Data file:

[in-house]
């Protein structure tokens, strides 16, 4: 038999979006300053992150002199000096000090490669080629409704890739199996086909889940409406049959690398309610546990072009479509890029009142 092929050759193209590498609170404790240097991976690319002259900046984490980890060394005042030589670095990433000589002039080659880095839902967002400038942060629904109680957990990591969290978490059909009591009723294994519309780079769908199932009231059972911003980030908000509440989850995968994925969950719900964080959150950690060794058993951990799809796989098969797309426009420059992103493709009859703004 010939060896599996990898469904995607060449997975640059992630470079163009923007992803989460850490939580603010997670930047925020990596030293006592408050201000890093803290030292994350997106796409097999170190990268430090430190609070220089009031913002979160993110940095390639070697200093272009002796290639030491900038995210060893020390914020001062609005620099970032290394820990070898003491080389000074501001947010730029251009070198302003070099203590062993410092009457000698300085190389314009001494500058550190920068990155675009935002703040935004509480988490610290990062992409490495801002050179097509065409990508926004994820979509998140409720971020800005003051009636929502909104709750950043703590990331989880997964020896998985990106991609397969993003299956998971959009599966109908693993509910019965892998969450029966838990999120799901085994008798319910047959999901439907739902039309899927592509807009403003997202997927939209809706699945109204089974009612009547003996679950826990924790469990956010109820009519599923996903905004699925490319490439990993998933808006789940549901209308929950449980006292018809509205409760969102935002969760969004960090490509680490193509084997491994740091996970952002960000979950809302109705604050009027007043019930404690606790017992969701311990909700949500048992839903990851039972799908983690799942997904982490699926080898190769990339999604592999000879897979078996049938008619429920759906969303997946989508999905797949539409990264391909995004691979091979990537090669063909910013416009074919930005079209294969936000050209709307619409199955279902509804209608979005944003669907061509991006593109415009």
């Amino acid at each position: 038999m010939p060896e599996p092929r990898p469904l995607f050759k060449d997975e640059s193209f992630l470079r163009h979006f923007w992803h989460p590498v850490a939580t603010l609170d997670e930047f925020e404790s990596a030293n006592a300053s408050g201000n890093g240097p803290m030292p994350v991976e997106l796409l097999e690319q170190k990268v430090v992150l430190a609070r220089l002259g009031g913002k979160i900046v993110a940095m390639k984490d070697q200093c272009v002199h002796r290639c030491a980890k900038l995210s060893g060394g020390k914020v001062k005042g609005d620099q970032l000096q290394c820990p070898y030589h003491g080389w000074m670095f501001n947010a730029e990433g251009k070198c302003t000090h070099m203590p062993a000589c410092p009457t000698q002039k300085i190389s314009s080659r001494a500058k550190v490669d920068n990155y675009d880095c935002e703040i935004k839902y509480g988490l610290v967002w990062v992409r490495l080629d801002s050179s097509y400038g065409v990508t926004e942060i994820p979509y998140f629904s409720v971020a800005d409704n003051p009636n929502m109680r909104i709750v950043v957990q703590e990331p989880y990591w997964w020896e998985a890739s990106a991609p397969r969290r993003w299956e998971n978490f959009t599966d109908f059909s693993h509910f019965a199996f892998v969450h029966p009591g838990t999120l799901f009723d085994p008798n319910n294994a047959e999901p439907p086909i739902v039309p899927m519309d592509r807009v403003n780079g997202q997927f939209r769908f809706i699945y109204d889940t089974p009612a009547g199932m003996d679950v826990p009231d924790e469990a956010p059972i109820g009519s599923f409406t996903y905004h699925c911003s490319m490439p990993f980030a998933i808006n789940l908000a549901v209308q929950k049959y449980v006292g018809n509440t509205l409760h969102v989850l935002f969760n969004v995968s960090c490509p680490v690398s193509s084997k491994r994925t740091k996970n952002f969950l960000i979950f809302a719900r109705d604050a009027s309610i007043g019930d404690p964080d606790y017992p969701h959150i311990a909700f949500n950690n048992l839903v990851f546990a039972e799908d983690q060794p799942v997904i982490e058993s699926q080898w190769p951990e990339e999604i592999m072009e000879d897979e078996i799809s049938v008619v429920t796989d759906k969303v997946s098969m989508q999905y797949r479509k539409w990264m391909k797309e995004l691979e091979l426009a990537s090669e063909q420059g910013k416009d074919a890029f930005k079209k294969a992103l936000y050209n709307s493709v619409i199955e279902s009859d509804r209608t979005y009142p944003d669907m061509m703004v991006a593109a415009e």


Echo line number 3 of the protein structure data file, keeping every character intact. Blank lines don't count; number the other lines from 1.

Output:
């Amino acid at each position: 038999m010939p060896e599996p092929r990898p469904l995607f050759k060449d997975e640059s193209f992630l470079r163009h979006f923007w992803h989460p590498v850490a939580t603010l609170d997670e930047f925020e404790s990596a030293n006592a300053s408050g201000n890093g240097p803290m030292p994350v991976e997106l796409l097999e690319q170190k990268v430090v992150l430190a609070r220089l002259g009031g913002k979160i900046v993110a940095m390639k984490d070697q200093c272009v002199h002796r290639c030491a980890k900038l995210s060893g060394g020390k914020v001062k005042g609005d620099q970032l000096q290394c820990p070898y030589h003491g080389w000074m670095f501001n947010a730029e990433g251009k070198c302003t000090h070099m203590p062993a000589c410092p009457t000698q002039k300085i190389s314009s080659r001494a500058k550190v490669d920068n990155y675009d880095c935002e703040i935004k839902y509480g988490l610290v967002w990062v992409r490495l080629d801002s050179s097509y400038g065409v990508t926004e942060i994820p979509y998140f629904s409720v971020a800005d409704n003051p009636n929502m109680r909104i709750v950043v957990q703590e990331p989880y990591w997964w020896e998985a890739s990106a991609p397969r969290r993003w299956e998971n978490f959009t599966d109908f059909s693993h509910f019965a199996f892998v969450h029966p009591g838990t999120l799901f009723d085994p008798n319910n294994a047959e999901p439907p086909i739902v039309p899927m519309d592509r807009v403003n780079g997202q997927f939209r769908f809706i699945y109204d889940t089974p009612a009547g199932m003996d679950v826990p009231d924790e469990a956010p059972i109820g009519s599923f409406t996903y905004h699925c911003s490319m490439p990993f980030a998933i808006n789940l908000a549901v209308q929950k049959y449980v006292g018809n509440t509205l409760h969102v989850l935002f969760n969004v995968s960090c490509p680490v690398s193509s084997k491994r994925t740091k996970n952002f969950l960000i979950f809302a719900r109705d604050a009027s309610i007043g019930d404690p964080d606790y017992p969701h959150i311990a909700f949500n950690n048992l839903v990851f546990a039972e799908d983690q060794p799942v997904i982490e058993s699926q080898w190769p951990e990339e999604i592999m072009e000879d897979e078996i799809s049938v008619v429920t796989d759906k969303v997946s098969m989508q999905y797949r479509k539409w990264m391909k797309e995004l691979e091979l426009a990537s090669e063909q420059g910013k416009d074919a890029f930005k079209k294969a992103l936000y050209n709307s493709v619409i199955e279902s009859d509804r209608t979005y009142p944003d669907m061509m703004v991006a593109a415009e």